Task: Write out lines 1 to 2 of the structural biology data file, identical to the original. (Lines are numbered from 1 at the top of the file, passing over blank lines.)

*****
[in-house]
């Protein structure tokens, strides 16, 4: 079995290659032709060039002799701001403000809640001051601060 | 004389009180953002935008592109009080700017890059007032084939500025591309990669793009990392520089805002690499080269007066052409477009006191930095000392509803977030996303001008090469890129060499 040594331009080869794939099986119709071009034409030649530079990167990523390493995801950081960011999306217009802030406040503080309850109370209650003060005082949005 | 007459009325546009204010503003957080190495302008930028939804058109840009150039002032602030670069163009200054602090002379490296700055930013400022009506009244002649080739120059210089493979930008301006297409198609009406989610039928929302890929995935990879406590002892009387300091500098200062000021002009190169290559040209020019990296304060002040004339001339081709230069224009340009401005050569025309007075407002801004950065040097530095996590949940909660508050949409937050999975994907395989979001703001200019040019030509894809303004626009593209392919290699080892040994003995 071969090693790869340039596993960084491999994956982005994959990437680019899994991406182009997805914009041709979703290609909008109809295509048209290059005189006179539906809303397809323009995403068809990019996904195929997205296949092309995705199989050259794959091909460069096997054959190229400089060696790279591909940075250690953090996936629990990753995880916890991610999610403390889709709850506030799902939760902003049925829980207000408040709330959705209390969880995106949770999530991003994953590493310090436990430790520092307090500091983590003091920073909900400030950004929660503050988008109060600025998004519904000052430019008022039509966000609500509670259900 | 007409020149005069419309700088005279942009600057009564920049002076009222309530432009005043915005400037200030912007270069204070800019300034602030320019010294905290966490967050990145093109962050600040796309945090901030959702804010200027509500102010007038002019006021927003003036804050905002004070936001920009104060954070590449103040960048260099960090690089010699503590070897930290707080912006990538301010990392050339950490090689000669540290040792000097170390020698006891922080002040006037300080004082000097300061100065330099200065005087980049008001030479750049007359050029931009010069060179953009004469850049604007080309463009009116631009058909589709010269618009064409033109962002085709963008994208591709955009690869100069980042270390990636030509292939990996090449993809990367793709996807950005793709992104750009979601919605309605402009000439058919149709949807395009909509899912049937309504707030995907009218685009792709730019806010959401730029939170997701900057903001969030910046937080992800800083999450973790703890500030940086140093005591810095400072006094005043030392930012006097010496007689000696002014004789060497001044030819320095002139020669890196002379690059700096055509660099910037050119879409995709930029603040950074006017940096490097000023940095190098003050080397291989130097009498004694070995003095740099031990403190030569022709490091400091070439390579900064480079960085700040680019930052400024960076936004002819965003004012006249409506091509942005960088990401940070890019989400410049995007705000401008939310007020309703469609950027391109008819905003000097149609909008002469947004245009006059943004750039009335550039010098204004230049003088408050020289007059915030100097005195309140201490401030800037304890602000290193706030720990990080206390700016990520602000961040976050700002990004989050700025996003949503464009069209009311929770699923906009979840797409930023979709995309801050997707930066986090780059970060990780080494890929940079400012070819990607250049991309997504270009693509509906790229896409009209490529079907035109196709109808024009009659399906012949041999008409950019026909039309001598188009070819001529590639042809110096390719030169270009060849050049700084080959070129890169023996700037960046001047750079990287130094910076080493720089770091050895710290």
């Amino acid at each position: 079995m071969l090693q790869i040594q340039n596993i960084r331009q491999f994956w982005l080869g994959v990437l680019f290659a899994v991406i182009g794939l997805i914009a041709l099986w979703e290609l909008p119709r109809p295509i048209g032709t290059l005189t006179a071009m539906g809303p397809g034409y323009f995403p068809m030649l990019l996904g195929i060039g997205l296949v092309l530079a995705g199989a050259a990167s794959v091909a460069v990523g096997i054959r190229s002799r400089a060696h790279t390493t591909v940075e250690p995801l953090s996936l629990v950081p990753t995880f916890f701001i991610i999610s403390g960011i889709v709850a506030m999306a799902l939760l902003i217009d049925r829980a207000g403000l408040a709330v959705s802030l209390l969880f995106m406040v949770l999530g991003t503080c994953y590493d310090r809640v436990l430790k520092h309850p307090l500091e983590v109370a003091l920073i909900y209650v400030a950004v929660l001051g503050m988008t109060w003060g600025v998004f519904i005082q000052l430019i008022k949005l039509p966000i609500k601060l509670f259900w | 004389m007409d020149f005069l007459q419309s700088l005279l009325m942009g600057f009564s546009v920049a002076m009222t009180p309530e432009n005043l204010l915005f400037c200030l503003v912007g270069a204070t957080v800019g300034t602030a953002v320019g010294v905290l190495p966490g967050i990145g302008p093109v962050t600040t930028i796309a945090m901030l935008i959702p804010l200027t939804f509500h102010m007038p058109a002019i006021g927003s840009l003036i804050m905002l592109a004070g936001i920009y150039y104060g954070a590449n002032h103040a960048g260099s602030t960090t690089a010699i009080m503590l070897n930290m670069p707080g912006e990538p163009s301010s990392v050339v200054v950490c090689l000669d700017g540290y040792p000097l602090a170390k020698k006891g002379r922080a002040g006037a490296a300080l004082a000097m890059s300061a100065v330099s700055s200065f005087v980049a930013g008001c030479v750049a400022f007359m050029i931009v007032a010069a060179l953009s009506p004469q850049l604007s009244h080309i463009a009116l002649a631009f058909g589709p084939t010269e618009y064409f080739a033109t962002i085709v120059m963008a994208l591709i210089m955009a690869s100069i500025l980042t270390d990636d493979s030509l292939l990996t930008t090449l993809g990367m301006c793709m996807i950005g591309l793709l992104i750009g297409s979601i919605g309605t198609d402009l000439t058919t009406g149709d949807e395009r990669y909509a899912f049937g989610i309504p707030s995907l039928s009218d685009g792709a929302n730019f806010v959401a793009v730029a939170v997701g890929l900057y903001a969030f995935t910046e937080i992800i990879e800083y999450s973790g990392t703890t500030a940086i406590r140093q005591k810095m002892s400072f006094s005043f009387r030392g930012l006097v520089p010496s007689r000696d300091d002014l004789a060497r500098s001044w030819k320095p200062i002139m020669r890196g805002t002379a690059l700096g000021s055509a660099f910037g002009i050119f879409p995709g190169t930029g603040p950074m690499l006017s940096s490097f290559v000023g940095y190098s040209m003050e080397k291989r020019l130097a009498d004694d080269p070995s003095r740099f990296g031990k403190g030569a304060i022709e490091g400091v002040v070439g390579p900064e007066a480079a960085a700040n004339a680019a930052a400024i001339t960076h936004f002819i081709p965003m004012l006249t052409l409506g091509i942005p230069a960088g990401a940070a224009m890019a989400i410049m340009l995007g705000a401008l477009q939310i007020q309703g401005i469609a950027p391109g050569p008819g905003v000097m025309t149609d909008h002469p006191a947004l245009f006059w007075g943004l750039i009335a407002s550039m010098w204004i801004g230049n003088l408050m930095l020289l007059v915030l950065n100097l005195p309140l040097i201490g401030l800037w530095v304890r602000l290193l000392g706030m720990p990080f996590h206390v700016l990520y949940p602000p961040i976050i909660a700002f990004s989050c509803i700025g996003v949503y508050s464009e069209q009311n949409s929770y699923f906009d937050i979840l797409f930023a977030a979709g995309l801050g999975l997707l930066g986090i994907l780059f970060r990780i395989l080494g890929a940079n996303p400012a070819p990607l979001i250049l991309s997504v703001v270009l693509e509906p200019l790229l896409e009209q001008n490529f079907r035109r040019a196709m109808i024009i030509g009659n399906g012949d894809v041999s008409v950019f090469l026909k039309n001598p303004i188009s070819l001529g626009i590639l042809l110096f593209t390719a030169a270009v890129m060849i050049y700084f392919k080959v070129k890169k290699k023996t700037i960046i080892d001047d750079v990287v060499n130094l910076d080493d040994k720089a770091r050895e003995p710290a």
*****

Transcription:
[in-house]
């Protein structure tokens, strides 16, 4: 079995290659032709060039002799701001403000809640001051601060 | 004389009180953002935008592109009080700017890059007032084939500025591309990669793009990392520089805002690499080269007066052409477009006191930095000392509803977030996303001008090469890129060499 040594331009080869794939099986119709071009034409030649530079990167990523390493995801950081960011999306217009802030406040503080309850109370209650003060005082949005 | 007459009325546009204010503003957080190495302008930028939804058109840009150039002032602030670069163009200054602090002379490296700055930013400022009506009244002649080739120059210089493979930008301006297409198609009406989610039928929302890929995935990879406590002892009387300091500098200062000021002009190169290559040209020019990296304060002040004339001339081709230069224009340009401005050569025309007075407002801004950065040097530095996590949940909660508050949409937050999975994907395989979001703001200019040019030509894809303004626009593209392919290699080892040994003995 071969090693790869340039596993960084491999994956982005994959990437680019899994991406182009997805914009041709979703290609909008109809295509048209290059005189006179539906809303397809323009995403068809990019996904195929997205296949092309995705199989050259794959091909460069096997054959190229400089060696790279591909940075250690953090996936629990990753995880916890991610999610403390889709709850506030799902939760902003049925829980207000408040709330959705209390969880995106949770999530991003994953590493310090436990430790520092307090500091983590003091920073909900400030950004929660503050988008109060600025998004519904000052430019008022039509966000609500509670259900 | 007409020149005069419309700088005279942009600057009564920049002076009222309530432009005043915005400037200030912007270069204070800019300034602030320019010294905290966490967050990145093109962050600040796309945090901030959702804010200027509500102010007038002019006021927003003036804050905002004070936001920009104060954070590449103040960048260099960090690089010699503590070897930290707080912006990538301010990392050339950490090689000669540290040792000097170390020698006891922080002040006037300080004082000097300061100065330099200065005087980049008001030479750049007359050029931009010069060179953009004469850049604007080309463009009116631009058909589709010269618009064409033109962002085709963008994208591709955009690869100069980042270390990636030509292939990996090449993809990367793709996807950005793709992104750009979601919605309605402009000439058919149709949807395009909509899912049937309504707030995907009218685009792709730019806010959401730029939170997701900057903001969030910046937080992800800083999450973790703890500030940086140093005591810095400072006094005043030392930012006097010496007689000696002014004789060497001044030819320095002139020669890196002379690059700096055509660099910037050119879409995709930029603040950074006017940096490097000023940095190098003050080397291989130097009498004694070995003095740099031990403190030569022709490091400091070439390579900064480079960085700040680019930052400024960076936004002819965003004012006249409506091509942005960088990401940070890019989400410049995007705000401008939310007020309703469609950027391109008819905003000097149609909008002469947004245009006059943004750039009335550039010098204004230049003088408050020289007059915030100097005195309140201490401030800037304890602000290193706030720990990080206390700016990520602000961040976050700002990004989050700025996003949503464009069209009311929770699923906009979840797409930023979709995309801050997707930066986090780059970060990780080494890929940079400012070819990607250049991309997504270009693509509906790229896409009209490529079907035109196709109808024009009659399906012949041999008409950019026909039309001598188009070819001529590639042809110096390719030169270009060849050049700084080959070129890169023996700037960046001047750079990287130094910076080493720089770091050895710290």